12 Apr 2017
University of Barcelona develops violet-sensitive photoactive drug procedure for alleviating pain.
Researchers at the Institute of Neurosciences of the University of Barcelona (UB) have taken part in the development of the first light-activated drug – known as JF-NP-26 – for the treatment of pain. The so-called “optopharmacology” technique, which has so far involved research with animal models (notably mice), has just been described in a paper in the open source journal eLife.
The new study is conducted by teams led by Professor Francisco Ciruela, from the Faculty of Medicine and Health Sciences and the Institute of Neurosciences (both at UB) and the Bellvitge Biomedical Research Institute (IDIBELL), and Amadeu Llebaria, from the MCS group of the Institute of Advanced Chemistry of Catalonia.
In general, regular pharmacology has certain limitations – typically, slow and imprecise distribution of a drug, lack of spatiotemporal traits in the organism, difficulties in dose adjustments, and more – which can limit therapeutic effects.
The eLife article describes the design of the “photo-drug” JF-NP-26, which has powerful therapeutic applications to treat pain, based on a molecule that can be specifically activated at any desired moment with a burst of violet light.
Professor Francisco Ciruela commented, “In the clinical field, there is no precedent of the use of optopharmacology to improve pain treatment or such treatment of any disease associated with the nervous system. Our development is the first light-activated drug designed for the treatment of pain in vivo with animal models.”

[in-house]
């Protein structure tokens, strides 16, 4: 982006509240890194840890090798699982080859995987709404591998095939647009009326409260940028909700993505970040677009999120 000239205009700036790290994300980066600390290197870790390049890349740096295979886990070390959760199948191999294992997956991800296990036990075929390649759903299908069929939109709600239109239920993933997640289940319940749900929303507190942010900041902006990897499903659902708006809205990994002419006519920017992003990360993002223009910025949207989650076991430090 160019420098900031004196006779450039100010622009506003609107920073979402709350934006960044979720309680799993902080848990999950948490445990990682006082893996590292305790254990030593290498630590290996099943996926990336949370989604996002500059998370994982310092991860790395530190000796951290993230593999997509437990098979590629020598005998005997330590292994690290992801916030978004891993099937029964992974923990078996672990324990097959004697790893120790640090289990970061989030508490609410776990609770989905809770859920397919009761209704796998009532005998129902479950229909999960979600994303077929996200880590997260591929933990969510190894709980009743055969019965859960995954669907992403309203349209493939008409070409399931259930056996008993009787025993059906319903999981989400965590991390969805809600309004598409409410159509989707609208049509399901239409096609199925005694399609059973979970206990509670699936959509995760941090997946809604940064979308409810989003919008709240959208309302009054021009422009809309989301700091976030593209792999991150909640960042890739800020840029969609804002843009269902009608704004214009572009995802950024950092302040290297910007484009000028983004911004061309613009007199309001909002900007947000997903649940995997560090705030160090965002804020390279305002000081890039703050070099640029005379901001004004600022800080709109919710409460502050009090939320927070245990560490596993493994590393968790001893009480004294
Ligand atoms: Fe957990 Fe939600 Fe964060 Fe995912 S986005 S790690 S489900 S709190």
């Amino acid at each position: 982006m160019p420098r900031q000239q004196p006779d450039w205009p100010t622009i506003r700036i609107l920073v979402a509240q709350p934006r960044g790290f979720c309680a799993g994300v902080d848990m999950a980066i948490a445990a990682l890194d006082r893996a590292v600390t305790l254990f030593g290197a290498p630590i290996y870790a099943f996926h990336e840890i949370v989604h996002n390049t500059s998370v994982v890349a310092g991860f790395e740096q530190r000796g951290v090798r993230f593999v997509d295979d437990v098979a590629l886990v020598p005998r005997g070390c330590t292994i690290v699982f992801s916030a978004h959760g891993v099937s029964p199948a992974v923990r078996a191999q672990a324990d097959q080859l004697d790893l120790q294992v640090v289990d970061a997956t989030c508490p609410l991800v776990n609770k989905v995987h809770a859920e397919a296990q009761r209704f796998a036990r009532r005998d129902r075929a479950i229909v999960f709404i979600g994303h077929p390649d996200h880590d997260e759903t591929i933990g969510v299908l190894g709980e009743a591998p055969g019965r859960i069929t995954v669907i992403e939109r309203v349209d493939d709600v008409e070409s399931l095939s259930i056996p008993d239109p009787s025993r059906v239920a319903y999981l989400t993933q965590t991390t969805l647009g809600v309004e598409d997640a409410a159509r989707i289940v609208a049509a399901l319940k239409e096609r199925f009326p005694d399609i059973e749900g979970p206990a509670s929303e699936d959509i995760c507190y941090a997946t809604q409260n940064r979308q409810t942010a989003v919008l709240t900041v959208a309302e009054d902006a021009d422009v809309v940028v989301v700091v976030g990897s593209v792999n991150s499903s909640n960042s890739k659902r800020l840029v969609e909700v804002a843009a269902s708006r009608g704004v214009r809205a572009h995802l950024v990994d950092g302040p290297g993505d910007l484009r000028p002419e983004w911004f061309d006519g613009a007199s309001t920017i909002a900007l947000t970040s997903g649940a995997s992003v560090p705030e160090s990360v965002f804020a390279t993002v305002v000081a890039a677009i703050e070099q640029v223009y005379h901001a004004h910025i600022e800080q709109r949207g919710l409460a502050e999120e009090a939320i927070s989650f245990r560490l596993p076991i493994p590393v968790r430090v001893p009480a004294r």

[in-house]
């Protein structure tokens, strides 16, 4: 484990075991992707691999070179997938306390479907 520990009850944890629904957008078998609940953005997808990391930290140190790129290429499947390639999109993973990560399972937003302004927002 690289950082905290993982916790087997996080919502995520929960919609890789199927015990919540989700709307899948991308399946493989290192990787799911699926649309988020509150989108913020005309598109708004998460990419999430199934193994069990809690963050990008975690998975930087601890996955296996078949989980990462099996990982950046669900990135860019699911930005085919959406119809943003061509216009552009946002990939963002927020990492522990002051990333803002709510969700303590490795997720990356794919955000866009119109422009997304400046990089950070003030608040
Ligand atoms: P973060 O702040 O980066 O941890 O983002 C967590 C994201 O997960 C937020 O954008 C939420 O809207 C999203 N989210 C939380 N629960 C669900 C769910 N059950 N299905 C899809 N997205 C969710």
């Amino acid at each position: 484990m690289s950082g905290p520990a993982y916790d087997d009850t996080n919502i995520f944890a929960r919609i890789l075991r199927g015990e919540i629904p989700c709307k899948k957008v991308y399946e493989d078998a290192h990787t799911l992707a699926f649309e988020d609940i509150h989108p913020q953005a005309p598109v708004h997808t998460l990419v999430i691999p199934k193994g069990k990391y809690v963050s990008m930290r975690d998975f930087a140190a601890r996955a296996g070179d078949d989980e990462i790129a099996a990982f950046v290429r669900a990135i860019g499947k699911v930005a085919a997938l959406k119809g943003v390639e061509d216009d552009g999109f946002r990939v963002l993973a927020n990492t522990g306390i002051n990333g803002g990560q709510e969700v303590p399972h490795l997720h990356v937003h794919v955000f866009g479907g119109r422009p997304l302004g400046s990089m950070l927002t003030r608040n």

In this latest optopharmacology development, a drug with a known action mechanism (for example, an analgesic) is chemically modified to make it photosensitive and inactive. This drug can then be activated when receiving via optical fiber light of a suitable wavelength delivered precisely onto the target tissue.
So illuminating this e-drug releases the active molecule Raseglurant, which blocks the metabotropic glutamate type 5 (mGlu5) receptor, found in functions such as the spread of neuronal pain. Blocking this receptor allows preventing the pain from spreading into the brain. This can be produced both in the outlying neurons and in the central nervous system (brain) and creates, in both cases, an analgesic effect as a result.
Ciruela explained, “The molecule created by the action of the light, the raseglurant, does not belong to any group of drugs from the established list of pain-killing drugs. Consequently, the eLife study describes an analgesic mechanism which has not been explored enough so far.”
The raseglurant was examined in earlier clinical trials as an analgesic to treat migraine but was ruled out due its hepatoxicity. The new (UB) optopharmacology of the raseglurant can stop adverse effects in the liver and opens a new path to start using it as an analgesic”.